Boris Johnson

Bush is leading us to tragedy (2002)

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It’s 20 years since the clamour for the invasion of Iraq was at its loudest. Boris Johnson, The Spectator’s then editor, spoke to the Saudi ambassador to the UK, Ghazi Algosaibi. You can read more on our fully digitised archive.

‘No, no,’ says the Saudi ambassador. ‘This is how you do it. You cannot lift your arm above the shoulder, and you must do it sideways.’ He moves alongside, a big man with a faint resemblance to Leon Brittan, and makes a thwacking motion. Meet Ghazi Algosaibi, 62, a poet and author, the Arab world’s leading envoy to London, who has recently earned not just a personal rebuke from Jack Straw, but the demands of the Jewish Board of Deputies that he be expelled from the country.

Mr Algosaibi recently wrote an ode to a suicide bomber (which prompted the rebuke). In the last two hours, in the lacquered mudejar comfort of his Curzon Street embassy, he has been fluently denouncing the West. He has attacked cultural imperialism, bashed Bush, hammered Sharon, and now, as a coda to a virtuoso performance, he is giving a short tutorial in the virtues of lashing.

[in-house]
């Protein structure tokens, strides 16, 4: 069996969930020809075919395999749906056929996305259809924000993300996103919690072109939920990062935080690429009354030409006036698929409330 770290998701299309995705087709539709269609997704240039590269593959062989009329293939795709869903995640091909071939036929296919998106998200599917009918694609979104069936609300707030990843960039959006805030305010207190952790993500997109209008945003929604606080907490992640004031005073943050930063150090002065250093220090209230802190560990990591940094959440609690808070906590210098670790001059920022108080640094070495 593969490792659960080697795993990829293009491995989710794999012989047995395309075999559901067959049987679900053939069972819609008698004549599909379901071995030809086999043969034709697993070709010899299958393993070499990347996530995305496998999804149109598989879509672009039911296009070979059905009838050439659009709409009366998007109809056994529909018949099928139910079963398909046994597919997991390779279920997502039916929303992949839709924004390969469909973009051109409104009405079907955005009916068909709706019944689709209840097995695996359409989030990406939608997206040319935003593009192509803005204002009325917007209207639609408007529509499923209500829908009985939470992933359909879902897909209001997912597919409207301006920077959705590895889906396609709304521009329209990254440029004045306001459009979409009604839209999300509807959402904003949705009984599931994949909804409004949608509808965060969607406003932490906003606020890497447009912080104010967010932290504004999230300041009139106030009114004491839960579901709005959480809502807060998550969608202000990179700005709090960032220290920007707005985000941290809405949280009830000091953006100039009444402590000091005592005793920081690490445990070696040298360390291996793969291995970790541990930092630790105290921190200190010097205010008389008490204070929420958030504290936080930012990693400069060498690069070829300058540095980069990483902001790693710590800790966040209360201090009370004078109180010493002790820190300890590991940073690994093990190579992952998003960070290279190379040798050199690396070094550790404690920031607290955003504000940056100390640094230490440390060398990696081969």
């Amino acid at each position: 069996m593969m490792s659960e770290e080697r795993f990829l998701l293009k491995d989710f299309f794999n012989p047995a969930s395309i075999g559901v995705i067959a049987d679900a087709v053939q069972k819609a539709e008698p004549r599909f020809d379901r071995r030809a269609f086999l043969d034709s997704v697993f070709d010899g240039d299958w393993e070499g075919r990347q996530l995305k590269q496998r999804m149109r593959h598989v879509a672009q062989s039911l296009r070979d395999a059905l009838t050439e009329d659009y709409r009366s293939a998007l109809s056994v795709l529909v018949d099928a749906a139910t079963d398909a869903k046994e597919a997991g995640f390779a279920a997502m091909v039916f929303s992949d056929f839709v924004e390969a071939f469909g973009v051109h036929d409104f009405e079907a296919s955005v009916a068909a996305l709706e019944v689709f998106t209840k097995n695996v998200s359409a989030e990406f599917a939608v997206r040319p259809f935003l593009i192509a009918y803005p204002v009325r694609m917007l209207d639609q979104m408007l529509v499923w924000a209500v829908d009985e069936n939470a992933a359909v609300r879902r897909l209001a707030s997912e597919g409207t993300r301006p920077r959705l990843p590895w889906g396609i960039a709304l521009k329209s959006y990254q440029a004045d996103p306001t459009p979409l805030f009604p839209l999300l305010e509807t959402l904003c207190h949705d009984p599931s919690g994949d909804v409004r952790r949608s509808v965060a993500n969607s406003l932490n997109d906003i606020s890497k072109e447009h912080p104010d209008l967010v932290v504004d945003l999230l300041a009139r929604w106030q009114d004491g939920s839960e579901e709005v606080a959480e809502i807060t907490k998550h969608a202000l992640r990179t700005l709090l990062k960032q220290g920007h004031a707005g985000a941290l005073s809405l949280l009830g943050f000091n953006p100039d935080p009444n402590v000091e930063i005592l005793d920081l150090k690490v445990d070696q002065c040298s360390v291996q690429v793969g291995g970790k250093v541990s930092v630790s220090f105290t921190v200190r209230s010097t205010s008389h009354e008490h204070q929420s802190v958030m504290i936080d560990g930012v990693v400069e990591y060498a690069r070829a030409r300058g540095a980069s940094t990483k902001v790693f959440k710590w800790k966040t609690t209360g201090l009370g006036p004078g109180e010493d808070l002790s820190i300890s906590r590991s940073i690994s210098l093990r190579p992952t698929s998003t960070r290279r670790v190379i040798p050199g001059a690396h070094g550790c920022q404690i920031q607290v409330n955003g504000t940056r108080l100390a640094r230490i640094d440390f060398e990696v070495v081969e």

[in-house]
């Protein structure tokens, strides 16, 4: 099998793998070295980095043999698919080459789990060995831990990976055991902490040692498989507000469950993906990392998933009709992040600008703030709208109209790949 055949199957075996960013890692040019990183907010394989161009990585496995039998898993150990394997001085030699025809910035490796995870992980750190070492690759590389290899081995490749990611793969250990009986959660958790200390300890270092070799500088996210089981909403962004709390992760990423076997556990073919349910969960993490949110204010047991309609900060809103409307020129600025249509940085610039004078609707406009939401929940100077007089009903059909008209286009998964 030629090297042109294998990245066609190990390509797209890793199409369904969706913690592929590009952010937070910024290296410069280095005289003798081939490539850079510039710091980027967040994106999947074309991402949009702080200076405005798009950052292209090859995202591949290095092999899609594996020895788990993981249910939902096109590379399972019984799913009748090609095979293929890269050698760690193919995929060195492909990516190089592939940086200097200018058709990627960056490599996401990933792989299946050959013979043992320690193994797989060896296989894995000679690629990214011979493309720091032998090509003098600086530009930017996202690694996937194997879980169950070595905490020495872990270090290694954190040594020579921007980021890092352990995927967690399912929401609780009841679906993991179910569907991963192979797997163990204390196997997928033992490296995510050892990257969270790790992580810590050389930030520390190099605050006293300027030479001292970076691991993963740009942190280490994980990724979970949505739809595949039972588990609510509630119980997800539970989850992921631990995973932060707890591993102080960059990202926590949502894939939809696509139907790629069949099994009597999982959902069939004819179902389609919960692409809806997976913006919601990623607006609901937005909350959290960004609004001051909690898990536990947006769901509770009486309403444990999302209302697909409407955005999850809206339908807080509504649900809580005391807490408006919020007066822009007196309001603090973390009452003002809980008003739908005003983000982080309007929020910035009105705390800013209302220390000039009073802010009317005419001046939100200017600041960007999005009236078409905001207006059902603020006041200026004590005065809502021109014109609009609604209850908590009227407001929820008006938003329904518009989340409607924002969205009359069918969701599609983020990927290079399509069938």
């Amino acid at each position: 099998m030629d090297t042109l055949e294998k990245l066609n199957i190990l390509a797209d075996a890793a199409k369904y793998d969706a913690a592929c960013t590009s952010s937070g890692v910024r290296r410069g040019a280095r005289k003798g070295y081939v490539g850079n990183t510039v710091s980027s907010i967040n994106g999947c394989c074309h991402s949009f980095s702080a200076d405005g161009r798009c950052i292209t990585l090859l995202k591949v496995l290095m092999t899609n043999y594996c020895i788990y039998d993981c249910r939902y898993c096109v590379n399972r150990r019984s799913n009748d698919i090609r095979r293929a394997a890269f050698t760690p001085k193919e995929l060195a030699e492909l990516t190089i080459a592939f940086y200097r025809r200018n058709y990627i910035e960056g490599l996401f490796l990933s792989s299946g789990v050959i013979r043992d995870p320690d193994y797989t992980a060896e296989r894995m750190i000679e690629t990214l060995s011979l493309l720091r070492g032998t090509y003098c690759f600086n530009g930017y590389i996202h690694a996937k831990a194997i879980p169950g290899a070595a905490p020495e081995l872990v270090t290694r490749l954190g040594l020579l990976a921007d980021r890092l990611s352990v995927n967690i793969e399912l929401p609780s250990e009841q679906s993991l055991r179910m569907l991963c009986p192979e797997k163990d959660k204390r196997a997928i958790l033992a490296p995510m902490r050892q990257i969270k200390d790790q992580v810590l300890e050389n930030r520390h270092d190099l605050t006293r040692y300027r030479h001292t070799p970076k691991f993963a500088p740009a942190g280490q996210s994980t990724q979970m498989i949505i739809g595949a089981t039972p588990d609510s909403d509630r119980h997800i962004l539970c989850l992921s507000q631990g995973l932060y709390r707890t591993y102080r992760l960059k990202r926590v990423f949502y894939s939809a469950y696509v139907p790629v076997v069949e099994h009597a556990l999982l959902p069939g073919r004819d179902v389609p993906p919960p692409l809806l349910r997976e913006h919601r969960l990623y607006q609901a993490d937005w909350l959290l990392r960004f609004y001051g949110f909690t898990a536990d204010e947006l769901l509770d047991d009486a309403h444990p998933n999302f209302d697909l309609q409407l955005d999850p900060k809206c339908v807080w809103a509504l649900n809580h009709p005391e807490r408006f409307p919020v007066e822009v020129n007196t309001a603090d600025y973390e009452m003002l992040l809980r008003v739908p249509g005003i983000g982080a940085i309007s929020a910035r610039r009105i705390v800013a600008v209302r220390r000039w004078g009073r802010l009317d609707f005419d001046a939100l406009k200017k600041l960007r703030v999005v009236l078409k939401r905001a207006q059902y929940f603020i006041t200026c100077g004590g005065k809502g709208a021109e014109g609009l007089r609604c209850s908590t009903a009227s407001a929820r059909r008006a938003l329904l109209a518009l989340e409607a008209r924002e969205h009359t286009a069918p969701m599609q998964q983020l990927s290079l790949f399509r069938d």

‘What would you rather have? Thirty lashes or three years in prison?’ he demands, swishing away. On the anniversary of 11 September, and with a new war impending, it seemed useful to hear the opinions of our most valued and vital Arab ally.

What will he be doing on Wednesday the 11th? Will the flag be lowered? Um, he says, they have this thing about lowering the flag. It has the name of God on it. It seems the embassy has no real plans to mark the anniversary, which is perhaps not surprising, given that 15 of the 19 hijackers were from Saudi Arabia. Why was that, by the way?

‘The answer is easy,’ he says.

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